A note from the program director
In Goddard’s Master of Fine Arts in Interdisciplinary Arts program, artist means many things: social interventionist, difficultator, legislative artist, potter, painter, opera-mythologist, artist-herbalist-medicine woman, healing artist.
Our alumni take their learning from Goddard into tenured faculty positions, hospitals and treatment centers, public schools, museums, municipal and state institutions, and community arts organizations located in cities, barns, forests, and even the Outback.
Our MFA program, you will find, is like no other. Participating in our residencies may feel more like an extended artist retreat than an institution of higher learning. What I’ve discovered in my 10 years here – first as a member of the faculty, and now as the director of this program – is that the Goddard MFA is a unique community of learning artists, where colleagues, students and staff discover and grow alongside one another.
Goddard College has been honing this low-residency, experimental mode of learning and advising since 1963, and our MFA in Interdisciplinary Arts is one of the oldest low-residency arts programs in the United States. We are committed to ethical engagement, equity, and ecojustice, and we remain committed to a boundary-liberating view of interdisciplinarity. These lived values distinguish us from other MFA programs.
We embrace ethical engagement, social equity and ecojustice as a commitment to holding space for a wild diversity of views—the practice of asking questions that move us beyond conventional codes of ethics. We encourage each other to question those ethical codes and embrace ethical engagement as itself a persistent question. As for that eight-syllable word, interdisciplinarity, you’ll find as many ways of parsing and playing with it as there are artists in the community. We challenge each other to dig deeper than the now established multidisciplinary and interarts traditions, to query the epistemologies or ways of knowing accepted in the academy, and to invent creative, arts-based methodologies of exploration and innovation.
This community is truly a dynamic, ever-expanding, rhizomatic root system of artists, creative educators, inventive thinkers and social change instigators. Learning with this community is challenging, often surprising, and almost always joyfully transformative.
I’ve come to see the MFA in Interdisciplinary Arts as my beloved community, and I welcome you into this “collective of unicorns,” as Greg Tate of Burnt Sugar The Arkestra Chamber called us in his remarks at the March 2015 Commencement in Port Townsend.
We invite you to shape your own learning and future as an engaged artist, and we look forward to sharing the path with you on this leg of your journey.
The MFAIA Program Faculty members work one-on-one with students as faculty advisors throughout the semester, as well as facilitating group studies, teaching workshops at residency, and acting as second readers to students’ final projects. Our faculty is comprised of national and international scholar practitioners with extensive experience supporting students taking charge of their learning. Faculty members’ work with students is focused, clear, and rigorous.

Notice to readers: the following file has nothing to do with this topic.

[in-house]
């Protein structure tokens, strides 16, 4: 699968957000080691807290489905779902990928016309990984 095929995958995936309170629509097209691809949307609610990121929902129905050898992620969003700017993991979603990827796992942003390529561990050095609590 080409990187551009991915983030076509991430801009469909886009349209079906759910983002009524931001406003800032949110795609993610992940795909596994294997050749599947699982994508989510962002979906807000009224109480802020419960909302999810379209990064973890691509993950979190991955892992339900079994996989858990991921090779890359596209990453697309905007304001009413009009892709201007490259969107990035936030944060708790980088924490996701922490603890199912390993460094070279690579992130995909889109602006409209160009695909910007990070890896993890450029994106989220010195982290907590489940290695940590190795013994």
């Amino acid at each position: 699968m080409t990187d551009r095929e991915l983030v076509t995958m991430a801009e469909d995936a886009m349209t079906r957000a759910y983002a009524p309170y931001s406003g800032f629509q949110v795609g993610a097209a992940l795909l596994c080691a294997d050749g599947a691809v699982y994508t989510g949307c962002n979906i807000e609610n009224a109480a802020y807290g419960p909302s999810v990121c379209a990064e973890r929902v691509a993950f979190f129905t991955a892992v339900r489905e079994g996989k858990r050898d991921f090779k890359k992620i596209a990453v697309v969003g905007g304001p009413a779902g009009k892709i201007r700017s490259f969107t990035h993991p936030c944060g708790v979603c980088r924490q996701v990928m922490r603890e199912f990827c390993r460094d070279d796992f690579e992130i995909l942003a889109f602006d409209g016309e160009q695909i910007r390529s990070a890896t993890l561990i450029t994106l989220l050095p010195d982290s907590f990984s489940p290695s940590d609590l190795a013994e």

Twice a year, at the start of each semester, students attend an intensive eight-day residency at the College’s Plainfield, Vermont campus, Goddard’s historic main campus, or the Port Townsend, Washington campus, a vibrant arts community on the Pacific Coast. Residencies are a rich time of exploration, connection, and planning.
During the application process, you choose one of the two residency site options for the duration of your studies. Each program site is home to a lively community of interdisciplinary artists and allows you to engage with a unique physical landscape in a retreat-like setting.
Goddard College programs operating in Washington State are authorized by the Washington Student Achievement Council. For more information, please refer to Accreditation and Approvals.
At the start of the semester, students attend an intensive eight-day residency in Vermont or Washington, followed by 16 weeks of independent work and self-reflection in close collaboration with a faculty advisor and course mentor. Goddard pioneered this format nearly a half century ago to meet the needs of adult students with professional, family, and other obligations seeking learning experiences grounded in the real-world.
Residencies are a time to explore, network, learn, witness, and share with peers, staff, and faculty. Students work with advisors and peers in close-knit advising groups to forge individualized study plans that describe their learning objectives for the semester.
Working closely with their faculty advisors, and supported by fellow learners, students identify areas of study, personal goals, relevant resources, and avenues to achieve these goals. Students also attend and are invited to help organize workshops, keynote addresses, celebrations and other events intended to stimulate, inspire, and challenge.
This low-residency model combines the breadth of a collaborative community with the focus of personalized learning, enhanced by insightful exchanges with a faculty advisor and course mentors.